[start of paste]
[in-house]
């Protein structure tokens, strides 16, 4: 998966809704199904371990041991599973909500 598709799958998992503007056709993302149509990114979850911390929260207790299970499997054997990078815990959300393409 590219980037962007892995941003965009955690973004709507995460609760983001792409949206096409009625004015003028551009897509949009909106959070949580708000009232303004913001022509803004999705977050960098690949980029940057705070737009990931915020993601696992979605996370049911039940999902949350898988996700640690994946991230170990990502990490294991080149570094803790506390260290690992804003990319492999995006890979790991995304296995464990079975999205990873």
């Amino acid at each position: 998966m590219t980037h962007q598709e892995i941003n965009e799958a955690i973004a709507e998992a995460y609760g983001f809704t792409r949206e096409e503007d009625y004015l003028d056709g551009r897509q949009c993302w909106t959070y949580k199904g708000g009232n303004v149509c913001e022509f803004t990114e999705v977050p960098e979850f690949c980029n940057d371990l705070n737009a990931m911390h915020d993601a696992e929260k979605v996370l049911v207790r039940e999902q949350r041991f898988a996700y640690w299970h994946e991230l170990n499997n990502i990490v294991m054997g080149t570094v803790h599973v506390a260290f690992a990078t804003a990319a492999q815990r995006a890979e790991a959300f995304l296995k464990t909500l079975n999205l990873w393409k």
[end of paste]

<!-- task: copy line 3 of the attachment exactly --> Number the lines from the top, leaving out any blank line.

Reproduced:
């Amino acid at each position: 998966m590219t980037h962007q598709e892995i941003n965009e799958a955690i973004a709507e998992a995460y609760g983001f809704t792409r949206e096409e503007d009625y004015l003028d056709g551009r897509q949009c993302w909106t959070y949580k199904g708000g009232n303004v149509c913001e022509f803004t990114e999705v977050p960098e979850f690949c980029n940057d371990l705070n737009a990931m911390h915020d993601a696992e929260k979605v996370l049911v207790r039940e999902q949350r041991f898988a996700y640690w299970h994946e991230l170990n499997n990502i990490v294991m054997g080149t570094v803790h599973v506390a260290f690992a990078t804003a990319a492999q815990r995006a890979e790991a959300f995304l296995k464990t909500l079975n999205l990873w393409k």